Raspberry Lemonade™ Ninebark

Physocarpus opulifolius ‘ZLEYel2’ PP31,198

Description & Overview

Raspberry Lemonade™ Ninebark is a new and exciting cultivar of a native Ninebark. In spring, it emerges with cascading bright yellow tinted leaves that give way to coral candy colored berries. A multiple season interest shrub, this dwarf cultivar offers use in compact spaces, residential and commercial settings. Performing best in full sun, it is sure to spark interest with its recurrent blooms and persistent berries.

We’re not presently growing this plant.

Core Characteristics

Wisconsin Native: No – Variety of North American Native
Mature Height: 4 feet
Mature Spread: 4 feet
Growth Rate: Moderate
Growth Form: Upright to arching, cascading habit
Light Requirements: Full Sun
Site Requirements: Average soil moisture, well-drained site
Flower: Clustered white flowers
Bloom Period: May-August
Foliage: Bright yellow-green
Fall Color: NA
Fruit Notes: Coral-red capsules, persisting for several weeks after flowering

Suggested Uses:

Site Raspberry Lemonade™ Ninebark around your patio, and kick back with a Raspberry Lemonade to enjoy the pollinators it brings… really though. It will provide interesting seasonal scenery for a frequented spot in the yard, as a foundation planting, in an urban setting or in commercial sites like parking lots or along parkways. Best in full sun, and average soils – it can versatile as a statement shrub in a small space, or as a mass planting to create formality in the landscape.

Wildlife Value:

The clusters of white flowers attract pollinators. Ninebark is a high-quality source of nesting material to many bird species due to its exfoliating bark and dense habit. You’ll likely see many avian visitors to the plant throughout the season as they build their homes for the year.

Maintenance Tips:

If sited correctly, little to no maintenance will be necessary with Raspberry Lemonade™. Growing to a mature compact size of 4ft x 4ft pruning for size shouldn’t be needed. To allow for a natural cascading habit to occur, do not prune back woody stems. If any tip dieback occurs after a harsh winter, in very early spring any dead parts can be pruned off, however be sure not to prune live tissue as it will hinder flower production.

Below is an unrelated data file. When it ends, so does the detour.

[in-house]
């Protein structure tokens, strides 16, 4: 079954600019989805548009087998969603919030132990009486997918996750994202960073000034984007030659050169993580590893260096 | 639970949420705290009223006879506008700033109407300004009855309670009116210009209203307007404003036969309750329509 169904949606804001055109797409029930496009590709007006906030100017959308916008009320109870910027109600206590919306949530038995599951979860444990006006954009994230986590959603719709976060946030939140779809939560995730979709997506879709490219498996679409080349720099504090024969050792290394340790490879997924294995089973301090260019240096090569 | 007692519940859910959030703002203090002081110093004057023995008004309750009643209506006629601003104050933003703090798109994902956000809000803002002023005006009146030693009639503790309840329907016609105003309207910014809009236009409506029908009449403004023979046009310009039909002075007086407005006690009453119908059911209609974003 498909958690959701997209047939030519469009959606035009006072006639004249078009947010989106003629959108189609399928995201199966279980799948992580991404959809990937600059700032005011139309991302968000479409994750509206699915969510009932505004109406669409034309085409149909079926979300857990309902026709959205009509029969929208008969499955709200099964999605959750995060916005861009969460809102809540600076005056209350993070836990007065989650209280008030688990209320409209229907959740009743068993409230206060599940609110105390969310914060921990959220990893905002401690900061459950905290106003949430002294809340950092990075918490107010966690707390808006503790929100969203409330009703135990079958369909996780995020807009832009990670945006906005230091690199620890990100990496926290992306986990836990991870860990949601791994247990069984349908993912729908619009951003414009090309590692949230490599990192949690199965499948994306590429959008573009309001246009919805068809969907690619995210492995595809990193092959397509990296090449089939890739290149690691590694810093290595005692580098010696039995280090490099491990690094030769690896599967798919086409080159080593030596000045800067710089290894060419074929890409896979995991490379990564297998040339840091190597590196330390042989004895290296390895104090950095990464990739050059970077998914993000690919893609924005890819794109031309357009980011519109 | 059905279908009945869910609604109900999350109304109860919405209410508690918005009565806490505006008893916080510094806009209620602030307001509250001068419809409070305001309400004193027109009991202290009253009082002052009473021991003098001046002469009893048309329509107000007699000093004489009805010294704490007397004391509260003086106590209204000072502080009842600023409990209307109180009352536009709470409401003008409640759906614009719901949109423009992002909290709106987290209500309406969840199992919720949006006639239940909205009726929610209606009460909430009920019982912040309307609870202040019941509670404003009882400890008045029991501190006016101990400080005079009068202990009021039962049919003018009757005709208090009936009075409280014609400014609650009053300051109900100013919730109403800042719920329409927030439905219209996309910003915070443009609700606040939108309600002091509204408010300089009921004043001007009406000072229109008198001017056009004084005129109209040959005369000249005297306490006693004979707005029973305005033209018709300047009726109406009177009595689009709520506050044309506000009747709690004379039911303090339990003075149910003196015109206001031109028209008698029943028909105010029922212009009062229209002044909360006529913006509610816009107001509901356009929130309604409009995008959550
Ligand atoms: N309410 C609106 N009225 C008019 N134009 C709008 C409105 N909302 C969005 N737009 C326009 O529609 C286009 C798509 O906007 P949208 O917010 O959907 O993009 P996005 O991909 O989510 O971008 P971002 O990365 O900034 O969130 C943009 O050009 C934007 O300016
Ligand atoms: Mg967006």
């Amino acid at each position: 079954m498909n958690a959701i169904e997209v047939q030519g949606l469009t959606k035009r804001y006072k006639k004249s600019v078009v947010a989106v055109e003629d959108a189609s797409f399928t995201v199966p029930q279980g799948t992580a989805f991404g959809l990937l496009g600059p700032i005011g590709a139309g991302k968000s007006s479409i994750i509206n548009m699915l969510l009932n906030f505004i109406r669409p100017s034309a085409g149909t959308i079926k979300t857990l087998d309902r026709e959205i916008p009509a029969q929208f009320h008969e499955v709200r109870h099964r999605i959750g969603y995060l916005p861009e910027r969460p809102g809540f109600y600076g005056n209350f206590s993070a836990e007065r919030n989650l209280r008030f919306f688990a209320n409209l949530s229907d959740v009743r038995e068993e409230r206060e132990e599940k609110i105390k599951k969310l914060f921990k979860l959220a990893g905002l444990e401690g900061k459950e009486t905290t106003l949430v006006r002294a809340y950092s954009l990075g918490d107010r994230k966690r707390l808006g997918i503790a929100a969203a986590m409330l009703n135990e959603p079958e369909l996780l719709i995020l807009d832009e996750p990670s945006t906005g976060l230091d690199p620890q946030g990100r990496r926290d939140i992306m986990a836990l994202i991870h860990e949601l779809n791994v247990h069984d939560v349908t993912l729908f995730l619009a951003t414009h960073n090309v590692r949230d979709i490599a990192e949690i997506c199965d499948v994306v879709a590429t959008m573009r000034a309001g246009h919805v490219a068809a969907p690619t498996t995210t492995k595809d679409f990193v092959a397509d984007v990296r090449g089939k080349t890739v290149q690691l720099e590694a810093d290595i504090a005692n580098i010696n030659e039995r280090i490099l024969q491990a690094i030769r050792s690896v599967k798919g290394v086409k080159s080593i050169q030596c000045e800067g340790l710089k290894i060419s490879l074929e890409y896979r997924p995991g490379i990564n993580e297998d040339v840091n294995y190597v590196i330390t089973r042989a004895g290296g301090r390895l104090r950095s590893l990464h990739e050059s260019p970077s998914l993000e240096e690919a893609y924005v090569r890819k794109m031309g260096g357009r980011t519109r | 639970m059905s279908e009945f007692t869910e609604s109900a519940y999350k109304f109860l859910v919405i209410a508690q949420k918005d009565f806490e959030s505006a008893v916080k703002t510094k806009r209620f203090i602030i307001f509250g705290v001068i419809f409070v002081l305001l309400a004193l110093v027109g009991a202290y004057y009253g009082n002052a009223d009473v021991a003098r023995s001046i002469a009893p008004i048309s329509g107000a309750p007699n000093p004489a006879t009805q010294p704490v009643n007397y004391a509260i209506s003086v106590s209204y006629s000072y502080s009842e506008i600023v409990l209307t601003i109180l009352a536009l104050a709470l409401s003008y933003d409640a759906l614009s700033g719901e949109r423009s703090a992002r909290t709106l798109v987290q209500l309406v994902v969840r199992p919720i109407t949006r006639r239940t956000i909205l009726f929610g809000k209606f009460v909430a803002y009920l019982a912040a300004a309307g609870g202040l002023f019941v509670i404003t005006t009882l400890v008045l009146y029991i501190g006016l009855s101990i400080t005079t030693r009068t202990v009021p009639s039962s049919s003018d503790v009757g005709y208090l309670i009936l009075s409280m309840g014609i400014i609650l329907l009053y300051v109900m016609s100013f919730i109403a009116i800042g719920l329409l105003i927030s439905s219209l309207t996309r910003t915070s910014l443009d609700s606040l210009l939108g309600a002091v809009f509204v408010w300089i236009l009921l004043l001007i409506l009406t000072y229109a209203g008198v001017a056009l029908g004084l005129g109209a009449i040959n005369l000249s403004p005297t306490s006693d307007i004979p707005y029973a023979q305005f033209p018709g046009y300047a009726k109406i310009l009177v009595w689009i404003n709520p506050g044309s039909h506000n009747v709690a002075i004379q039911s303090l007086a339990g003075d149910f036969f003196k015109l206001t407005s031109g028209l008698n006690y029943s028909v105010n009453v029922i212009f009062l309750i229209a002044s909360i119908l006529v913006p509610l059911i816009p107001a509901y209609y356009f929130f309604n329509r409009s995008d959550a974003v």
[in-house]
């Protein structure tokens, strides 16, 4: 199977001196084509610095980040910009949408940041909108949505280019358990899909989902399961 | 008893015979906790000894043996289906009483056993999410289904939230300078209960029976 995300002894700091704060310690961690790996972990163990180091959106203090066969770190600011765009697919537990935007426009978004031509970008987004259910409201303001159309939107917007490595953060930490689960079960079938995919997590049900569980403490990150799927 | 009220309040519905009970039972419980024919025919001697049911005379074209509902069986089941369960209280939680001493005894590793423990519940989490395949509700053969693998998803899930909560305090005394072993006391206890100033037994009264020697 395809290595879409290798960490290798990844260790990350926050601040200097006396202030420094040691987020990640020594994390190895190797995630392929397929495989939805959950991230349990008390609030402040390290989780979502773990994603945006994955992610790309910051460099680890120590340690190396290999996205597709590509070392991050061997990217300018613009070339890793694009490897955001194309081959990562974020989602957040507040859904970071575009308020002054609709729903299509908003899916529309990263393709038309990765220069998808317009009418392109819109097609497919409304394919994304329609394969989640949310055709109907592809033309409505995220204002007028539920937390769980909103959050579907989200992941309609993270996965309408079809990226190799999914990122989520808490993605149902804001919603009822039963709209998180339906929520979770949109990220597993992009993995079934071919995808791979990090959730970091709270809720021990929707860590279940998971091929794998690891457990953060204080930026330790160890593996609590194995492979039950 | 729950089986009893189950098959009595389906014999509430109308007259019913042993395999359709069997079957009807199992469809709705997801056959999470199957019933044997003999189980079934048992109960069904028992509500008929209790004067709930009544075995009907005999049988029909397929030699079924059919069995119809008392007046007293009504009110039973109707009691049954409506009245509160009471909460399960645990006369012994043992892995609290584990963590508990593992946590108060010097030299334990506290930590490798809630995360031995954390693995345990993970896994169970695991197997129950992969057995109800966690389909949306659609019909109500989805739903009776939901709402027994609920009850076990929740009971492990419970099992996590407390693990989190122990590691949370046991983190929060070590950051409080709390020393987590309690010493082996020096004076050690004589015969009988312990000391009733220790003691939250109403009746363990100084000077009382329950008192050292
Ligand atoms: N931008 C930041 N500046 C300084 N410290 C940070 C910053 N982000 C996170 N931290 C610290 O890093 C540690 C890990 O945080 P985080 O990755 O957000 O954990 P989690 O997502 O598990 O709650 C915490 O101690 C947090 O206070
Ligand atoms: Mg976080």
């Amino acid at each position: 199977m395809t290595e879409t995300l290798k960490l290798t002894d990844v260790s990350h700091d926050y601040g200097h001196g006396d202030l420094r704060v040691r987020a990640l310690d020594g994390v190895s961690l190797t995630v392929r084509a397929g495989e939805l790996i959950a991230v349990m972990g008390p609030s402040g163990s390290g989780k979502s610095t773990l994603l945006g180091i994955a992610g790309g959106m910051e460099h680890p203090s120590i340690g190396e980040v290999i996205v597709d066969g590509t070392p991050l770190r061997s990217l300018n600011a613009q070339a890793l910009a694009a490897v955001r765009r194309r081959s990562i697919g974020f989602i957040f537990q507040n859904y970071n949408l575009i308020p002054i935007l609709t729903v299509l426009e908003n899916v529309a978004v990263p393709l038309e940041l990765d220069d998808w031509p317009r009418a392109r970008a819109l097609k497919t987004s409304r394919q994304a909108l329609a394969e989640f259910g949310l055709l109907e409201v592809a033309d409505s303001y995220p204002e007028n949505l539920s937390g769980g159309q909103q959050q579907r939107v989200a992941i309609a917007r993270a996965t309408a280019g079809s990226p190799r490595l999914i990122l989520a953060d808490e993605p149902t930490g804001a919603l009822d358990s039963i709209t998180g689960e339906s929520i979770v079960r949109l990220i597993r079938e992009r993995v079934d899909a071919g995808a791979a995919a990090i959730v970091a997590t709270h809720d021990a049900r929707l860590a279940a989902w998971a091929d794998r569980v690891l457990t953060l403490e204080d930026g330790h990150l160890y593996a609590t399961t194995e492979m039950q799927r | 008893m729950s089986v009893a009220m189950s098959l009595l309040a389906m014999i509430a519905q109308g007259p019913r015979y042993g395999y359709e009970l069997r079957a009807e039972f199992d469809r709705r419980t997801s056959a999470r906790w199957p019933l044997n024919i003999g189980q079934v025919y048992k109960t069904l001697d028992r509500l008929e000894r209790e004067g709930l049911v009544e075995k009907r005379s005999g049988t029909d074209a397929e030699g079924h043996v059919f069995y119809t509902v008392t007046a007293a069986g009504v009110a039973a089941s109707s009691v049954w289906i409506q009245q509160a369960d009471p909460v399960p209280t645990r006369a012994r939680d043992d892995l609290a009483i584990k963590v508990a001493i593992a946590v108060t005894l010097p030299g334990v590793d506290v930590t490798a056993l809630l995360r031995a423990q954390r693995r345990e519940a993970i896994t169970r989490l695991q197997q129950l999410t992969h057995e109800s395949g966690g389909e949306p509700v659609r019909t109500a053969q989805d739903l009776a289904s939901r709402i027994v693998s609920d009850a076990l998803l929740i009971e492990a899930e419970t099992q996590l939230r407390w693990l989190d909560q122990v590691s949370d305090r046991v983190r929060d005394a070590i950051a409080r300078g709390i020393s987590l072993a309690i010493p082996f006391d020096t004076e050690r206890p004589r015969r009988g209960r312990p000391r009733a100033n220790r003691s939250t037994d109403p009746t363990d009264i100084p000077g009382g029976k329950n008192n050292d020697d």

No known diseases or pests pose a threat to the health of this plant. Powdery mildew may occur when planted in a location that does not have good air flow.

Tip die back may occur during winter, this can be pruned in spring. However any harsh pruning in spring will affect flower output, so be sure to only remove dead parts before the shrub produces leaves for the season.

Leaf Lore:

Raspberry Lemonade™ Ninebark is introduced through Plants Nouveau, bred by Milwaukee, Wisconsin native Dr. David Zlesak. He teaches horticulture at University of Wisconsin-river Falls and has been breeding roses for over 30 years, and he has been expanding into other species throughout the years.

Companion Plants:

Combine with color compatible perennials like Montrose White Calamint, Cardinal Flower, Hummelo Lambs Ear, Little Bluestem, and Junior Walker Catmint. For contrast, combine with compact purple-leaf Little Devil™ Ninebark.

All photos provided by Dr. David Zlesak.

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